a consummation so devoutly to be wished, we fear that the inefficiency of the means and the feebleness of the levers will render many of the efforts to mov the world of ignorance almost, if not entirely, futile.

It has fallen to my lot, my respected friends, to address you upon

'the advantages and defects of the monitorial system of instruction, and to endeavour to show how far it may be safely adopted into our schools.

I shall take up the subject in the order here laid down, and shall give you the results of my own observation and study, referring you neither to individuals nor to books, for corroboration of any assertions which


be made. I am induced to take this course, because I have thought, that when a subject like the present is pro posed, in the particular manner which the phraseology of ours seems to indicate, it is as frequently expected that the writer should advance his own opinions, as tha he should collate and publish those of other people. There is this advantage attendant upon the former course of procedure, that the opinions advanced will be received as the opinions of a single individual, and so far only entitled to consideration; while, if the latter be pursued, the magic of great names and of high-sounding authorities may be apt to exert a controlling influence, and sometimes even an illimitable sway over many minds, and to compel them to yield that assent, and perhaps that entire submission, which they would never concede to individual assertion. The latter course may restrain, and even effectually check, our own freedom of opinion, while the former leaves it to act unbound and unembarrassed. Permit me to importune your candid hearing and judgment, and allow me to express my regrets that the subject has not fallen to the disposal of abler and more experienced hands.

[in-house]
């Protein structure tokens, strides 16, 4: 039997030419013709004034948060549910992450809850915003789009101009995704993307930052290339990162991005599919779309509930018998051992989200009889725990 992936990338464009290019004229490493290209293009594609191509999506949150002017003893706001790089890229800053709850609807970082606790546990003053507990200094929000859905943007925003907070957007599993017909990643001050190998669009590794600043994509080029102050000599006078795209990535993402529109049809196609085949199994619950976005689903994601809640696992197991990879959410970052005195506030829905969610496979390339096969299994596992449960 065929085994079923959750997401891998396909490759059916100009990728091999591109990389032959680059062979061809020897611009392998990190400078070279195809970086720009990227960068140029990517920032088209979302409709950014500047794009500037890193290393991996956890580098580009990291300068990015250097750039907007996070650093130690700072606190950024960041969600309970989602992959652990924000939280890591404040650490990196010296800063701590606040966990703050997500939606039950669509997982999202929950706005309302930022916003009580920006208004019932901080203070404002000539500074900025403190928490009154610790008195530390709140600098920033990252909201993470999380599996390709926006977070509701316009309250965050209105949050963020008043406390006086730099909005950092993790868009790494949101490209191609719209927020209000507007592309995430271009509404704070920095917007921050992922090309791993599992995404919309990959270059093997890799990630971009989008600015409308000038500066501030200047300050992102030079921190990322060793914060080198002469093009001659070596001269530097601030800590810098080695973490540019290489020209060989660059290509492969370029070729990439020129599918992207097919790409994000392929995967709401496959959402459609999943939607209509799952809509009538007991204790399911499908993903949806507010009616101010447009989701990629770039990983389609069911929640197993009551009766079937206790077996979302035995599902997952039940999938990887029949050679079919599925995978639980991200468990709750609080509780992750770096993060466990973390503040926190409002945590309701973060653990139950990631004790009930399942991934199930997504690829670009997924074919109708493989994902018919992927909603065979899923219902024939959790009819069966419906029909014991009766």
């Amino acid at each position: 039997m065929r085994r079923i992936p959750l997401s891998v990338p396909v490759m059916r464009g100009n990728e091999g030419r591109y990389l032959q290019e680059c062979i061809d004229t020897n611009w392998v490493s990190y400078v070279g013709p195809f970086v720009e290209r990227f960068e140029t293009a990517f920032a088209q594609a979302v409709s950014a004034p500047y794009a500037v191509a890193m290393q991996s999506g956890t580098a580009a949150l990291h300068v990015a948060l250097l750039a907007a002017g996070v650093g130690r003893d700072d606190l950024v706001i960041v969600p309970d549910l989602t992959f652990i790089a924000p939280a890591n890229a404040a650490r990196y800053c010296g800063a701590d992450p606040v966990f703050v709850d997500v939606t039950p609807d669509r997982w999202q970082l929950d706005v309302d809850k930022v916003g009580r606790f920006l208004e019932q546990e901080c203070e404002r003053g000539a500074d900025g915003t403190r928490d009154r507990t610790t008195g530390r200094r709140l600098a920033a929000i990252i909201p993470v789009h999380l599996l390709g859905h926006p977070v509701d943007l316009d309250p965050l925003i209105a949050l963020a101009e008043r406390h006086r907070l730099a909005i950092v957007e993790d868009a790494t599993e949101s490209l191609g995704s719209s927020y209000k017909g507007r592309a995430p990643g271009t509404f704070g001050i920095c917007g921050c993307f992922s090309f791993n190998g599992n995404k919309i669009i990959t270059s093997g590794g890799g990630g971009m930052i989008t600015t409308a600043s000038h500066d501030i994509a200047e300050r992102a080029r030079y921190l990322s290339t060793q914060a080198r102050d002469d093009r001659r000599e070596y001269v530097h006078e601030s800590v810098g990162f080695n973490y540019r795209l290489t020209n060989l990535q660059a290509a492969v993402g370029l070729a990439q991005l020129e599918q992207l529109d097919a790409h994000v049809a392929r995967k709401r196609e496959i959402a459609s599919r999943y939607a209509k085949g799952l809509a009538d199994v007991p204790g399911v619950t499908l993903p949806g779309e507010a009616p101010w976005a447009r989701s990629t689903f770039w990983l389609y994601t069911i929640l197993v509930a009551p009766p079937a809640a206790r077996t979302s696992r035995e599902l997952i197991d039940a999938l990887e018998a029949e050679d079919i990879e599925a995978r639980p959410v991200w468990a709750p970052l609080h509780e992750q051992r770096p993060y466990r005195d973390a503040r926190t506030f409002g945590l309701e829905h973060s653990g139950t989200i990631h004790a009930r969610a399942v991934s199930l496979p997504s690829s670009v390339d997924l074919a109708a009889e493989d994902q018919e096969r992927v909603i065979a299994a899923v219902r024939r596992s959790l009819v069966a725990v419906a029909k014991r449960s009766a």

The advantages which the monitorial system of instruction possesses over the ordinary method are the following:

1. It provides, by the same means, and within the same amount of time, for the tuition of a ar eater number of pupils. 2. In consequence of such a provision, there results considerable

of time. 3. In a school where this system is adopted, every individual is kept in constant employment.


4. A fourth advantage, and one resulting from the preceding, is, that by this method the disrelish and irksomeness on the part of scholars to school employments are lessened in no inconsiderable measure.

5. The monitorial system of instruction removes from the teacher much of the wearisome tediousness conse

a very